Is a pointer pointing to 0x0000 the same as a pointer set to NULL? If NULL value is defined in the C language, then what location does it physically translate to? Is it the same as 0x0000. Where can I find more details about these concepts?
A point that most of the answers here are not addressing, at least not explicitly, is that a null pointer is a value that exists during execution, and a null pointer constant is a syntactic construct that exists in C source code.
A null pointer constant, as Karlson's answer correctly states, is either an integer constant expression with the value 0 (a simple
0 is the most common example), or such an expression cast to
void* (such as
NULL is a macro, defined in
<stddef.h> and several other standard headers, that expands to an implementation-defined null pointer constant. The expansion is typically either
((void*)0) (the outer parentheses are needed to satisfy other language rules).
So a literal
0, when used in a context that requires an expression of pointer type, always evaluates to a
null pointer, i.e., a unique pointer value that points to no object. That does not imply anything about the representation of a null pointer. Null pointers are very commonly represented as all-bits-zero, but they can be represented as anything. But even if a null pointer is represented as
(void*)0 is still a null pointer constant.
This implies, among other things, that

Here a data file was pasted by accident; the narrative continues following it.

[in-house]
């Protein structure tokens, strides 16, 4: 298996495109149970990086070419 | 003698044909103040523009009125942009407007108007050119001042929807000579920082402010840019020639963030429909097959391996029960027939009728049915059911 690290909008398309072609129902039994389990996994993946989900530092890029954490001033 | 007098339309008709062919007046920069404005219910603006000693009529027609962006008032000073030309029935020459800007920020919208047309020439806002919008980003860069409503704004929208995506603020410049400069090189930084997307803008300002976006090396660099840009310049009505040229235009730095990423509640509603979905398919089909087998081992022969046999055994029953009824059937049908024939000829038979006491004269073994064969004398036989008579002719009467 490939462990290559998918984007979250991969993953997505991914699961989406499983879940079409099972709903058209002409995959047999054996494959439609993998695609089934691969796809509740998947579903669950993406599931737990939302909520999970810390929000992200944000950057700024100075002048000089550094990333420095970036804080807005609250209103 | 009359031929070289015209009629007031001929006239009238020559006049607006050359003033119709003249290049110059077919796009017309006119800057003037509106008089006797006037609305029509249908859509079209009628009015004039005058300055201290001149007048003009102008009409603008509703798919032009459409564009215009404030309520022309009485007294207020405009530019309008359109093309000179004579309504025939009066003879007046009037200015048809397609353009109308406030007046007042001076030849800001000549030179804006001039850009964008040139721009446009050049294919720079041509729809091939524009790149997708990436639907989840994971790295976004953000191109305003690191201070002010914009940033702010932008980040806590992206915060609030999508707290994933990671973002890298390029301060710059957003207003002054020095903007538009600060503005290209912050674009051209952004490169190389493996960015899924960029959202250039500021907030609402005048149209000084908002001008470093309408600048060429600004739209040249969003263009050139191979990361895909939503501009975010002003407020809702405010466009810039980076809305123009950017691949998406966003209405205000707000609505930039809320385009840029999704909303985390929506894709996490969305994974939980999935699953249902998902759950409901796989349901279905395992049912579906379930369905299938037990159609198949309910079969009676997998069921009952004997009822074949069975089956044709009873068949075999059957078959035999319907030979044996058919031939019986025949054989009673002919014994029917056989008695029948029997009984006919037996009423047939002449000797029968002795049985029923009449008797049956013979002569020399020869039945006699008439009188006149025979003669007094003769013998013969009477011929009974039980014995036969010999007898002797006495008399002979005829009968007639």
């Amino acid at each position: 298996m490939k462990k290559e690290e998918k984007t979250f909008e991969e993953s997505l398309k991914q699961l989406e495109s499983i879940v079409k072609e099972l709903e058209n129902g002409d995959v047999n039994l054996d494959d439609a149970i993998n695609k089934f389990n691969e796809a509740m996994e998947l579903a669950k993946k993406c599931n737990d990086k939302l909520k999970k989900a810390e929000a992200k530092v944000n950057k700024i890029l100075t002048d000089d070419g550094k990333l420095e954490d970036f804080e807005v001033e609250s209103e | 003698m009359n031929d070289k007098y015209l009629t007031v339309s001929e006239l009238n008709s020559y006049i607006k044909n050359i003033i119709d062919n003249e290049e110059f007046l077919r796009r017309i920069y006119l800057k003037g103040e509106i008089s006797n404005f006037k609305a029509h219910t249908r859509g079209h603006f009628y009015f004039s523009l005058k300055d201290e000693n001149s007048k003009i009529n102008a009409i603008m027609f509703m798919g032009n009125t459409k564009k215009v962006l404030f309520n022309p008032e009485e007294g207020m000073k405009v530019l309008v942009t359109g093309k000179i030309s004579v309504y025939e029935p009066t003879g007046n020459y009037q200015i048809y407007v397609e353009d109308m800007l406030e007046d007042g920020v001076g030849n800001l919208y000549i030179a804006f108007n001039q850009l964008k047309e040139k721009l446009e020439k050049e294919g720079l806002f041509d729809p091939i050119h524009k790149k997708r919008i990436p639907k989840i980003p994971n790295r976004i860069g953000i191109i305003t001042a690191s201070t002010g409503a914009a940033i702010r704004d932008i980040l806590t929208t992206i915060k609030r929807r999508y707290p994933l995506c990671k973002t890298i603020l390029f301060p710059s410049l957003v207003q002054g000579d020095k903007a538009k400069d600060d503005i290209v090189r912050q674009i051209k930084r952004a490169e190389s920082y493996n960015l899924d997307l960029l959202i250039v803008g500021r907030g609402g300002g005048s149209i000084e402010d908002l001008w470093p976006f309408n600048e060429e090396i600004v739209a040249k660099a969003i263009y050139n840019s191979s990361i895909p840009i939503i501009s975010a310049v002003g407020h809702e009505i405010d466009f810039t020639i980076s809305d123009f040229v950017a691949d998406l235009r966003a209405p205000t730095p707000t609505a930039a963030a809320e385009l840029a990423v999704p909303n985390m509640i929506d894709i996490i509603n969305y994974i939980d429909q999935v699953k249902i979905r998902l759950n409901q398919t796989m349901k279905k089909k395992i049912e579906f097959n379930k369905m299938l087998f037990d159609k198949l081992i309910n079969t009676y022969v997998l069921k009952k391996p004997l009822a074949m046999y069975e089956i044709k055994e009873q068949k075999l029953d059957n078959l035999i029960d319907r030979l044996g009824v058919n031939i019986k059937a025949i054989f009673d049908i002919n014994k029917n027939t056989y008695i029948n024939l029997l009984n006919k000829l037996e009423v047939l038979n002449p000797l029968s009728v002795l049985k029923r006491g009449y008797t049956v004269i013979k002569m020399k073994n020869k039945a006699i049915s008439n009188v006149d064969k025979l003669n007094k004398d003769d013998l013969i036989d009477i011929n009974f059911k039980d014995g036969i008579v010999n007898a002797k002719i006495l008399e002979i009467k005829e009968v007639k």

calloc(), which can set a region of memory to all-bits-zero, will not necessarily set any pointers in that region to null pointers. They're likely to do so on most implementations, but the language doesn't guarantee it.
I don't know why this question isn't considered a duplicate of this one, or how it's topical here.
Every platform out there is free to define NULL as it pleases.
According to the C Standard, if you assign zero to a pointer it will be converted to a NULL value (for that platform.) However, if you take a NULL pointer and cast it to int, there are no guarantees that you will get zero on every platform out there. The fact however is that on most platforms it will be zero.
Information about that stuff you can find in The C Language Specification. One source, the trustworthiness of which I cannot vouch for, is this: http://www.winapi.co.kr/pds/doc/ISO-C-FDIS.1999-04.pdf
It is defined in the C language because there is no one unvarying machine address that it equates to. If it did, we wouldn't need an abstraction from it! Even though on most platforms, NULL might eventually be implemented as 0 of some type or other, it's simply wrong to assume that this is universally so, if you care about portability at all.
According to C Standard Document section
An integer constant expression with the value 0, or such an expression cast to type void *, is called a null pointer constant.55) If a null pointer constant is converted to a pointer type, the resulting pointer, called a null pointer, is guaranteed to compare unequal to a pointer to any object or function.
So far I have not seen a compiler that has broken away from this.